Bradlee Shanks creates figural and landscape narratives, complex allegorical representations of his lived experience. His images may be extremely realistic or strangely drawn and distorted. In many cases, the format suggests a window to a world that prompts the viewer to ponder a context beyond the confines of the picture frame. The surface and colors of his work are notable for their subtle nuances and vibrancy.
Shanks has been a recognized leader in the area of digitally mediated printmaking. His goal is to use technology to foment artistic improvisation, its presence opaquely rendered within the final interpretation of the work. Shanks manipulates representation and context, constructing a highly detailed reality, creating implicit analogies for human experience. His drawn, photographic, and digital processes yield artful intricate designs with expert craftsmanship.
Shanks has exhibited in over 150 national and international group exhibitions including the 2007 Wrexham Print International, Boston Printmakers 2007 North American Print Biennial, 31st Bradley International Print, and Drawing Exhibition, 2006 Colorprint USA and Print Arts Northwest Currents 2006. Solo exhibitions include such venues as the University of Alabama, Auburn University, University of Georgia, University of Alaska, and Tampa area galleries. He has served as a panelist and demonstrator at numerous national and international printmaking conferences.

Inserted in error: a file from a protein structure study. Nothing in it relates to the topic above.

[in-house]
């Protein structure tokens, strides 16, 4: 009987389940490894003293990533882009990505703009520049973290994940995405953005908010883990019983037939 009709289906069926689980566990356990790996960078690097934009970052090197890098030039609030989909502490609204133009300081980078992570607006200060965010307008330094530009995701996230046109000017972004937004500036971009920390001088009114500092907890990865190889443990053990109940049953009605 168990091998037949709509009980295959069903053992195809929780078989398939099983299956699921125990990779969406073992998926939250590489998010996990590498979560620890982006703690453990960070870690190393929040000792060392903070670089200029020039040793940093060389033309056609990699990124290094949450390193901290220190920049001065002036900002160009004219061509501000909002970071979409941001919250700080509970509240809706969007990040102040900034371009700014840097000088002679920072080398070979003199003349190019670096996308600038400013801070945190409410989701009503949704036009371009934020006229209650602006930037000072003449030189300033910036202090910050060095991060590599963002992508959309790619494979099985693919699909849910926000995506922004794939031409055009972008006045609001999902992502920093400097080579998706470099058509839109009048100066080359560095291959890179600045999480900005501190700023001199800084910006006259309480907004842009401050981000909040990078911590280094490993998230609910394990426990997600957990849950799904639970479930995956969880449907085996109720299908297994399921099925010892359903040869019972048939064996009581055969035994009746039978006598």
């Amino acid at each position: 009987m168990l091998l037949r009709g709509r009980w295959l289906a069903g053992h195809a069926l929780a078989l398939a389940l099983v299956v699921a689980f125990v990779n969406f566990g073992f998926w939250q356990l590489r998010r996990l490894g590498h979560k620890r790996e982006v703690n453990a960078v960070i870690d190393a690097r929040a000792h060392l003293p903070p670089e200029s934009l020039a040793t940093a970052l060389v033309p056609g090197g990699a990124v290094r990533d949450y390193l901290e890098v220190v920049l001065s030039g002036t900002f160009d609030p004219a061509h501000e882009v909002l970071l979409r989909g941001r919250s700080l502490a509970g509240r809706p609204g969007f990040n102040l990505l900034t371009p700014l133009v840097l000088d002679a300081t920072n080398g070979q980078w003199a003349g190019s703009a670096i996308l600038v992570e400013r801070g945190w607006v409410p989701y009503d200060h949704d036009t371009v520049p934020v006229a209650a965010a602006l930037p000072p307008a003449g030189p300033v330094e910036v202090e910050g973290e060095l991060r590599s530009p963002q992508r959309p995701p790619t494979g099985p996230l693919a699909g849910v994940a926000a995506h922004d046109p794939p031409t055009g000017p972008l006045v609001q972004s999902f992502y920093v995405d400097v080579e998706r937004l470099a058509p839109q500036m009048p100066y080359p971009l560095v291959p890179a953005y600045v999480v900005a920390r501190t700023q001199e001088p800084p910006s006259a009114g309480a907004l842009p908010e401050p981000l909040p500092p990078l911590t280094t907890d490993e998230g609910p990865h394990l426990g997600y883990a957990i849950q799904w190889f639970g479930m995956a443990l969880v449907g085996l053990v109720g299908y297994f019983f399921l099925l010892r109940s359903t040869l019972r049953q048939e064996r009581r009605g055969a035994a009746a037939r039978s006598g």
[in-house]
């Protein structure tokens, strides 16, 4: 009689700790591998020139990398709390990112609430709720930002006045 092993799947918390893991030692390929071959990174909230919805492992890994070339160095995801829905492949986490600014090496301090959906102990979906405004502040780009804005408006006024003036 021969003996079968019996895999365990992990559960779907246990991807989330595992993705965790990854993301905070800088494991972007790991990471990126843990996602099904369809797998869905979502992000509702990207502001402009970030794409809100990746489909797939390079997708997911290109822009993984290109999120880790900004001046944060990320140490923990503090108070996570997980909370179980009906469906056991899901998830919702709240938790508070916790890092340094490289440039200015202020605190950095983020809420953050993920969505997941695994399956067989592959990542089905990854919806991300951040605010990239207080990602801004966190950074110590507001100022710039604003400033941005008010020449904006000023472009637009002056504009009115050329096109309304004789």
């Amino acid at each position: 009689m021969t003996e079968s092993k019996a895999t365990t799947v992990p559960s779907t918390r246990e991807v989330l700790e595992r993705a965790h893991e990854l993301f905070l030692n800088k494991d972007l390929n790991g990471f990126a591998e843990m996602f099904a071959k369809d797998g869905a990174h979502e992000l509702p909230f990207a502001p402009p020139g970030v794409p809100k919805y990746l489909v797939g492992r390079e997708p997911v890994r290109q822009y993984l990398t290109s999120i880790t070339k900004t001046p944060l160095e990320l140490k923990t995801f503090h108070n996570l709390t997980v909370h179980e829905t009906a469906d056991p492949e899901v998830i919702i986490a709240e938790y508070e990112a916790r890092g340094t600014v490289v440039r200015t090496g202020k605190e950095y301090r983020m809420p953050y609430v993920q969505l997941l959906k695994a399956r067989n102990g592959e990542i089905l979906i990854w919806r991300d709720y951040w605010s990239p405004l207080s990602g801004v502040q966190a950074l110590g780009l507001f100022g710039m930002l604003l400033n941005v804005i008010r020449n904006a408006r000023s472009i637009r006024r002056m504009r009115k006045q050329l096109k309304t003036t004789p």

Shanks’ work is in collections including the Metropolitan Museum of Art in NYC, the Fogg Museum in Boston, and the Nelson-Atkins Museum in Kansas City. Shanks received a BFA from the University of South Dakota and his MFA from Arizona State University in 1986. For 34 years Shanks was the head of printmaking at the University of South Florida. He retired in 2020 and is now a full-time artist.
Image making is a joyful process for me. The joy comes from the mind's delight in its own activity coupled with physical art practice. The work is at once mechanical but also gestural- a mash-up of disparate modes. There is hybridity to the work, yielding a synergy that delights. I have been a practitioner of many different kinds of processes, exploiting the language of painterly, drawn, digital and photomechanical printmaking. The manifest body of work is eclectic and idiosyncratic. What inspires me is trust in the idea that something deeply personal is simultaneously universal. I want my art to be visionary, engaging, and alluring, while also feeling connected to a collective spirit.